How to side step inheritance tax

When someone dies and a life insurance payment is made, this money is not liable to income or capital gains tax but it forms part of your overall estate so may be liable for inheritable tax (IHT).

The money is usually paid after a claim is made and a will has been executed, if there is one in place, and this can be quite a lengthy process.  

There is a way to speed up this process before someone dies and that is by writing a life insurance policy in trust, and this needs to be done in advance. If you’ve done this, it means the payout isn’t counted as part of your estate so doesn’t attract IHT.

It can also be a huge benefit to those left behind as they will have access to the money earlier and this can help with immediate bills along with paying for things such as the funeral.  

3. Organise your household bills in advance

When someone dies, if they were responsible for paying certain household bills, the remaining partner will need to contact the companies in order to arrange continuing to pay them.

As a bank will freeze an account when they are notified of a death, having easy access to these details will be important to make sure the accounts don’t fall behind.

This is far easier, and less time consuming, if you know exactly which bills are paid and when. Therefore, it’s worth taking an afternoon and listing all the bills, the date they are paid, the company they are paid to, and any outstanding balances or debts owed.

These include:

  • Mortgage company
  • Gas and electricity provider
  • TV, broadband and phone providers
  • Insurers - car, travel, home, pet, health and life
  • TV licence
  • Water supplier
  • Council tax

4. There may be inheritance tax to pay

Inheritance tax (IHT) is paid on the estate of the person who has died, before the money is paid out to the beneficiaries. It is paid on individual estates worth more than £325,000 and everything above this is taxed at 40%.  

The executor of the will, or administrator of the estate, is usually responsible for looking after IHT, often with the help of a solicitor. The money needs to be paid within six months after the death in most cases, and if it’s later than this, HMRC can charge interest on it.

There are a number of things you can do in advance to reduce the IHT bill. These include:

  • Making gifts to your partner or friends
  • Putting assets into a trust
  • Leaving money to charity
  • Taking out a life insurance policy in trust

5. Store your digital passwords in a safe place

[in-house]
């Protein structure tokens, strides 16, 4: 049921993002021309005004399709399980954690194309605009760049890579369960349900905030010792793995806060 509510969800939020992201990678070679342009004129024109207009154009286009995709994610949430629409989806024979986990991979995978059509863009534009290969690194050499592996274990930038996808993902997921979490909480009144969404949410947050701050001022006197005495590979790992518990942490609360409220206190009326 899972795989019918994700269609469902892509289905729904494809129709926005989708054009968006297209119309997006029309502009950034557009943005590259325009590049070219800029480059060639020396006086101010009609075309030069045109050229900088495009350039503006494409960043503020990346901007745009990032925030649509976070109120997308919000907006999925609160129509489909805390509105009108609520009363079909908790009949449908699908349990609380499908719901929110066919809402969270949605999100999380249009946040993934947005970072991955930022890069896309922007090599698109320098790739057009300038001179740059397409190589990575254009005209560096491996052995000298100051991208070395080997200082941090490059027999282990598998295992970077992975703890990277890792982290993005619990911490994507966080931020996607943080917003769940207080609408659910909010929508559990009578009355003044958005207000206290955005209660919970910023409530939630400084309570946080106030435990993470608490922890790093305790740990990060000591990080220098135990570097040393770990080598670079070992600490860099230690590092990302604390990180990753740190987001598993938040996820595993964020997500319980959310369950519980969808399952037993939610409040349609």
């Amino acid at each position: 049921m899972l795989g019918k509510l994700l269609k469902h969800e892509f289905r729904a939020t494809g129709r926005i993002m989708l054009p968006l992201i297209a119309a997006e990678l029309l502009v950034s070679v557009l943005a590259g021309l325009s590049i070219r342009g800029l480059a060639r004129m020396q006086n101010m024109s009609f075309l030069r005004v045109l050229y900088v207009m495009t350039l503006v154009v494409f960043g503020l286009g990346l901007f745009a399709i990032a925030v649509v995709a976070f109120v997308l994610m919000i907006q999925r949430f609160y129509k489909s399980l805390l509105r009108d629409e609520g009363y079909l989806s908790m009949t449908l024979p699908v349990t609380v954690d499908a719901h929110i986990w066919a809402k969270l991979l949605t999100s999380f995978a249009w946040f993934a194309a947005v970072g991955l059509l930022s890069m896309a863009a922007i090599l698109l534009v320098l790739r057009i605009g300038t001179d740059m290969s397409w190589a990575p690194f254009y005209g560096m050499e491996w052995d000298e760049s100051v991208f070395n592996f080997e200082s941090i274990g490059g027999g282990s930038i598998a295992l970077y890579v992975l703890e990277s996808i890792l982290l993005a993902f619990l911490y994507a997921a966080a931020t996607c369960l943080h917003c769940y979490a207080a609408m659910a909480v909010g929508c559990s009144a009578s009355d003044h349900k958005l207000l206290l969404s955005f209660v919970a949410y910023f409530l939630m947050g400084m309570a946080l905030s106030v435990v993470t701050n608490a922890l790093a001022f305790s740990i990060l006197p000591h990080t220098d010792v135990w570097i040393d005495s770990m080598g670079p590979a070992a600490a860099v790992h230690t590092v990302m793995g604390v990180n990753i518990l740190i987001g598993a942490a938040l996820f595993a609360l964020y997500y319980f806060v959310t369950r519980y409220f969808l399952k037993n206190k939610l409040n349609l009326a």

We now have passwords to pretty much all our online accounts, as well as those for our devices. Devices can include:

  • Computers
  • Tablets
  • Smart phones
  • TVs
  • E-readers
  • Thermostats

Accounts can include:

  • Utilities
  • Bank accounts
  • Insurers
  • Investments
  • Email accounts
  • Social media
  • Netflix/Amazon/Sky TV/Virgin
  • Student Finance
  • HMRC
  • Membership organisations/fan clubs/season tickets

It can be time consuming applying for access to these accounts if you do not have the password. There have been examples when companies have refused to provide access to private accounts. Apple, for example, will not give access to iPads, iPhone or its iCloud accounts without the password. This can render devices useless.

In most cases, you should be able to do get access once you’ve sent a copy of the death certificate.

However, if you need access sooner there are a few different options.

You could put down all your passwords and log-on details in a secure place, either on paper or in a digital password storage app, and share these with your partner. However, if these fall into the wrong hands, or if a relationship breaks down, this could potentially be dangerous.

Another option is handing these details to a solicitor, which can be done when you write a will. Then, upon death, the document or master password can be shared with those who are named.

6. How to pay for a funeral

The average funeral can cost up to £7,000 depending on what is being arranged and therefore it can be a good idea to have this money arranged in advance.

There are a number of different ways to do this including paying for a funeral insurance plan or putting this money into a savings account.

Funeral insurance

If you buy a funeral insurance plan in advance, these will require a monthly or lump sum payment and usually pay out a fixed sum on death. This should cover the cost of the funeral including things such as the funeral director’s fees, the service, and extras including catering and transport.

However, there are lots of different plans and providers available, so if you’re going down this route it’s worth putting in the research to make sure you’re getting a plan that works for you.

Look at what’s included along with the monthly sum, the total amount paid out, and the terms and conditions before making a decision.

Pay for your funeral in advance

It’s possible to pay for your funeral in advance and you don’t need to take out an insurance policy to do so.

You can do this by leaving an amount of money in your bank account which loved ones can use to pay for the cost. When you do this make sure those responsible know about the money, and you can also inform your solicitor if you have one.

When you die, money can be claimed from your estate for funeral costs, although this might happen after the funeral has taken place.  

7. Where to go for help

There are lots of different charities and organisations available to help when coping with the death of a loved one.

They offer independent advice and support to help with the grieving process but can also offer practical advice to help you at this time

As well as specific charities the following organisations can help:

  • Cruse Bereavement Care
  • Citizens Advice
  • Age UK
  • The Money Advice Service